I started to learn how to recite the Qur'an shortly before turning 21, when I realized that I just had to know how to read arabic, immediately. This happened when I was reading up a lot on Islam and a lot of these books quoted the words from the Holy Qur'an, in arabic. How did these words sound like? What were these words that convinced the most critical skeptics and softened the hearts of the harshest of men? I had to know.
So I learnt, and in my state of recitation hunger, I was given the gift to be quite proficient in my recitation within the two years I started. The thing was, initially when I wanted to recite, I didn't want to recite like the layman: I wanted to recite like Qari Abdul Basit or someone similar. Yes, a bit too ambitious. But hey, I can dream right?
Along the way I picked up tajweed. (A primer for my non-Muslim readers: tajweed is a must when reciting the Qur'an. The words of the Qur'an are from Allah direct: so, they aren't to be recited normally, like how you could recite a poem by Wordsworth. Tajweed is the art of proper articulation of every alphabet, giving due time for pauses and elongations whenever they are needed. There are certains to rules to abide by, so it is an exact science even, in a way. More.)
Apart from tajweed, one also needs to recite with melody. A nice melody makes the recitation more powerful, more lively. To speak using terms my FYP mates will find familiar: No doubt, the content of the Qur'an is already powerful: but the form complements the content and unleashes the full power of the meaning.
The melody is not to be confused with a song tune or something of the like: The Qur'an isn't supposed to be sung to; rather, it is to be recited melodiously in accordance with the Qur'anic prose and the respective meanings.
Back to my story: So there I was, happy to recite in whatever tajweed and melody I knew.
And after this, I was introduced to the world of tarannum. This happened when I took part in a Qur'an recitation competition and at the end of it, the judge slammed all the participants for using outlandish melodies. He was especially upset that some folks were using "hindi song" melodies. Well, not direct hindi-tune rip-offs, but hindi-tune-inspired tunes. Was I guilty of it? No. I listen to mostly Tamil songs. (cough). Then he revealed that the "true, accepted way of melodies" was to use the 7 tunes taught by qaris (male recitors) and qariahs (female reciters) all over the region (which I nor the rest of my Indian-Muslim contestants knew about. All we knew were Hindi song tunes). These seven popular tunes are known as tarannum tunes. These tarannum tunes are to be used for mainly performative purposes: you need not use them if you're privately reciting at home, although it'll be great if you do. (Of course, using the tarannum tunes means you have to know and use tajweed too, that's basic.)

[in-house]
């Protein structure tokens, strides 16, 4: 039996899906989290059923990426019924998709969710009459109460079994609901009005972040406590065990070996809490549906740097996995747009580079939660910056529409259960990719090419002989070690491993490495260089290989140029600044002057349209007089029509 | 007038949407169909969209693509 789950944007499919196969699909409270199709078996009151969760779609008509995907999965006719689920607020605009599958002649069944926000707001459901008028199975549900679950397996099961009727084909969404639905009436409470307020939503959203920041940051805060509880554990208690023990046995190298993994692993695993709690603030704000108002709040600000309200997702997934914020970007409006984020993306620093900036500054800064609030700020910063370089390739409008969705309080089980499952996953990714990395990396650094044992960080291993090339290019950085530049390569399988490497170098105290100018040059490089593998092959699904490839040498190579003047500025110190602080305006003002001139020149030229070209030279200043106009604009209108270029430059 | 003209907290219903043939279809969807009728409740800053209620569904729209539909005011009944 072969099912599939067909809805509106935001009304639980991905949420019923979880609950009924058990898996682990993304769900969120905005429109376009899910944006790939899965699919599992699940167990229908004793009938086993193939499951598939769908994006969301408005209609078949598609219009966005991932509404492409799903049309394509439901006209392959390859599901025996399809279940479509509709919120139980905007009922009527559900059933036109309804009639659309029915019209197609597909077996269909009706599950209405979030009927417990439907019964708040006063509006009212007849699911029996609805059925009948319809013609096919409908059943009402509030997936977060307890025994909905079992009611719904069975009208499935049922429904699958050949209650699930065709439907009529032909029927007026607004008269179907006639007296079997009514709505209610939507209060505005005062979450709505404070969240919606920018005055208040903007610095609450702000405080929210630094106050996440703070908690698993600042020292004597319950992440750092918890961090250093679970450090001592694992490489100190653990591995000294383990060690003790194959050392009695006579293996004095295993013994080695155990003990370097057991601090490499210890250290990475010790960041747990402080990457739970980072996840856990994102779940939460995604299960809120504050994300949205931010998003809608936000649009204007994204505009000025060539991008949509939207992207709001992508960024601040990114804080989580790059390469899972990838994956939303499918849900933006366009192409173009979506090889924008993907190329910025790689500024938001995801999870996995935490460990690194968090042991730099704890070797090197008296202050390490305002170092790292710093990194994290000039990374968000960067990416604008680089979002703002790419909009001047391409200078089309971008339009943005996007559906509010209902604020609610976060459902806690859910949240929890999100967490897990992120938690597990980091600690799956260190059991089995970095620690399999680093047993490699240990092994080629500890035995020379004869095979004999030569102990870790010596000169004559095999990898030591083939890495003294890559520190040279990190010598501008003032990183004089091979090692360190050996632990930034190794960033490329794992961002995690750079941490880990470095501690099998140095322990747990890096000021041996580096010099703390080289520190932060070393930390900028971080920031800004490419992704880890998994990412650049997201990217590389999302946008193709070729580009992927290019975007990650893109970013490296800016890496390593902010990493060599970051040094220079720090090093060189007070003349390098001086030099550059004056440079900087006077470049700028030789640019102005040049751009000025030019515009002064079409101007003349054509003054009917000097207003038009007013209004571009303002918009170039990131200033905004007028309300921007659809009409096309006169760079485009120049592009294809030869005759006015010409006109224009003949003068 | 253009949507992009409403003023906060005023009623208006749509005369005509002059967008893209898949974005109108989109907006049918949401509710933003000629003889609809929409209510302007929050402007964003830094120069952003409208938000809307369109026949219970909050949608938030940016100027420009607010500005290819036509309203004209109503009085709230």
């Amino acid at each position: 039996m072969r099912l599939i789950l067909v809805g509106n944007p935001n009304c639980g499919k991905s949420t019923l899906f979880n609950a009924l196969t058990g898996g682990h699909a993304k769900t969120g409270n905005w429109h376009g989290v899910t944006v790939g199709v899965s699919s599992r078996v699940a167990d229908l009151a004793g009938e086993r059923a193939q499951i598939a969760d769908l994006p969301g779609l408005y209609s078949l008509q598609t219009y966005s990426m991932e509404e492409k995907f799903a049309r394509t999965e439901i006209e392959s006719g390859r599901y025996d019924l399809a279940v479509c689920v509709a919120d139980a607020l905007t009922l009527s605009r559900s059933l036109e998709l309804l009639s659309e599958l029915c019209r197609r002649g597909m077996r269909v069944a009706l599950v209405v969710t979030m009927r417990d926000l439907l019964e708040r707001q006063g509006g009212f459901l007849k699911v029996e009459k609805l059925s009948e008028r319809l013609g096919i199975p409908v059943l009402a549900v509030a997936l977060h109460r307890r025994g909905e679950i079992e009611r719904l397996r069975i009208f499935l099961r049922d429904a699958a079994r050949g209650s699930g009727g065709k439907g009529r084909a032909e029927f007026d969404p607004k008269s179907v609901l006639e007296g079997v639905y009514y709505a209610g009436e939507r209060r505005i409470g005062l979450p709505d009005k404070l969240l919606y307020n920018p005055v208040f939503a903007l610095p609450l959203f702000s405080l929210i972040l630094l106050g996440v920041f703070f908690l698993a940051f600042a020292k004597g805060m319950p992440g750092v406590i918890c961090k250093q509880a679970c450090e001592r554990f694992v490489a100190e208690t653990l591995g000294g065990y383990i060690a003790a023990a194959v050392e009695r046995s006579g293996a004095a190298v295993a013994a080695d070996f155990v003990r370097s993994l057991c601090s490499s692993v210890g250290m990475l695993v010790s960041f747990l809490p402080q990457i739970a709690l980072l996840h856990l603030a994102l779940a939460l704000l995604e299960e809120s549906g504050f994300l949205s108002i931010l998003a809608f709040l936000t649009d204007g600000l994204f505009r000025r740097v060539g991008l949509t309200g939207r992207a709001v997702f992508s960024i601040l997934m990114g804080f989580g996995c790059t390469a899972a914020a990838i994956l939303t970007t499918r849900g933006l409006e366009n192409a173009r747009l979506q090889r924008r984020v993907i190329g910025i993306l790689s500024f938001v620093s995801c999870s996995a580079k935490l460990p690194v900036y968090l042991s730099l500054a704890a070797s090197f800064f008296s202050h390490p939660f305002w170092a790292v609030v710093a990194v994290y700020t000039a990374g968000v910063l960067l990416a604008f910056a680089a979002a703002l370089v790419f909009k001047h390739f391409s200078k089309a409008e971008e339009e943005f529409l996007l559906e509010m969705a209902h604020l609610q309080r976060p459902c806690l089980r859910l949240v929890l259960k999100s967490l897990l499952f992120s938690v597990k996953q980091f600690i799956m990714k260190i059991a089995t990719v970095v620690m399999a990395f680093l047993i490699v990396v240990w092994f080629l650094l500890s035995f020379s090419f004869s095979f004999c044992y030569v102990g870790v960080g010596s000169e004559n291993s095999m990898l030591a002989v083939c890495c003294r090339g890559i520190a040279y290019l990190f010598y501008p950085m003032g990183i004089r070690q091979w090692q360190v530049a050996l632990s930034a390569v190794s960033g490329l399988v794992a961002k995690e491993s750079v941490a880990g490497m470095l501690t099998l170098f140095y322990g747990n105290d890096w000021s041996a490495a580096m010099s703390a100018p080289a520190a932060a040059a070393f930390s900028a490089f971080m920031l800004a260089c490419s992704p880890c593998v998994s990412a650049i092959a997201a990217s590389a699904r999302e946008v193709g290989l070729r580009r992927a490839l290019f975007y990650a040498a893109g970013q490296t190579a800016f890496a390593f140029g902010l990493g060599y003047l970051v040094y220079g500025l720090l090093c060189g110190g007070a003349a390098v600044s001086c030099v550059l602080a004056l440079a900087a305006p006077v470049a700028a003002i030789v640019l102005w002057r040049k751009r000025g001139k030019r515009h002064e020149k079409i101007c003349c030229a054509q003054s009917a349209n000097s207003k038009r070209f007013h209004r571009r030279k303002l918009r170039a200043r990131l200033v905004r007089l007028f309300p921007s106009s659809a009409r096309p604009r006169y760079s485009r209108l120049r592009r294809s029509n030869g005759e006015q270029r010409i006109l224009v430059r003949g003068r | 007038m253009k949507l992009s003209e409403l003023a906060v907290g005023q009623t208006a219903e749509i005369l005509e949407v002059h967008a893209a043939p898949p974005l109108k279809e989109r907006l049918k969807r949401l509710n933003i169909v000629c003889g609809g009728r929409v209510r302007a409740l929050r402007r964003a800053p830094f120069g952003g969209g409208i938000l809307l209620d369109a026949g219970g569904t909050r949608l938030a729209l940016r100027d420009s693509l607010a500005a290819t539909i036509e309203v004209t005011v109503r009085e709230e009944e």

The seven are...
1. Bayati - you always, always use this to start the recitation. It begans from the base of the throat. The other 6 melodies that come after this can be used in any order.
2. Soba - A 'saddish' tune
3. Hijaz - I like this, but a bit high.
4. Nahawand - One of my favourites.
5. Rost - An all-time high: my voice cracks.
6. Seekah - Also very high.
7. Jiharka - Very pleasant.
As I later found out (in fact, only today), these tunes are an establishment in classical Arabian music. Each tune or melody is called a maqam, check them out.
The same judge who slammed us became my Ustad, who's actually a very nice jolly guy. I've been learning tarannum for the last 1.5 years, and it has its intricacies. The tunes must not sound bland, or flat: your voice has to vibrate ("lyke, how da R&B boyz and gurlz do it ya know"), and the melodies have to have a nice transition between them, if not, they'll sound jarring. It's really an art, and takes a lot of practice and mostly, God-given talent.
That's why I think these seven tunes aren't meant for everyone. It depends on the ability of the voice to be able to handle the tunes: some people cannot go too high (like myself) and some can't vibrate, or simply get the tune. I think for a lot of folks, custom-made tunes are fine: so what if it's inspired from hindi song tunes? Just make sure you don't whole-sale lift the words of the Qur'an onto the AR Rahman song tune. The tune has to be only inspired, not taken whole-sale; the words of the Qur'an will guide the recitor to establish a unique melody.
In fact, the famous Qari's from Egypt (like Abdul Basit) don't strictly stand by these melodies; theirs is an electic mix of tunes, that have elements of the 7 tunes but are not restricted to them. The 7-tune tarannum styles are popularly used in the South-east Asian region, like Singapore, Malaysia and Indonesia. They're totally not used by the Indian-Muslims here, who have their own, erm, "eclectic" tunes that sound more Middle-East-Qari inspired. The 7-tune tarannum is recognized by the S.E.A region, which means that all recitation competitions held in this region expect the 7 tunes to be used, failing which, you aren't really recognized to be a real solid, qari.
I tried the tunes out at the recent MUIS Qur'an reciting competition, they worked fine. But as my Ustad always says, the tarannum is pointless if your tajweed is not up to par, especially in competitions where the judges are extremely particular about the obscurest of tajweed rules. It's the tajweed that makes the (in movie trailer voice) One Man (back to normal voice) stand out from the rest. So I guess my tajweed needs a lot more polishing.
In case you want to listen to some top-class recitation, check these out:
1. A huge list of various recitors, in MP3 format
2. Also quite a large collection
3. Transliteration of the Qur'an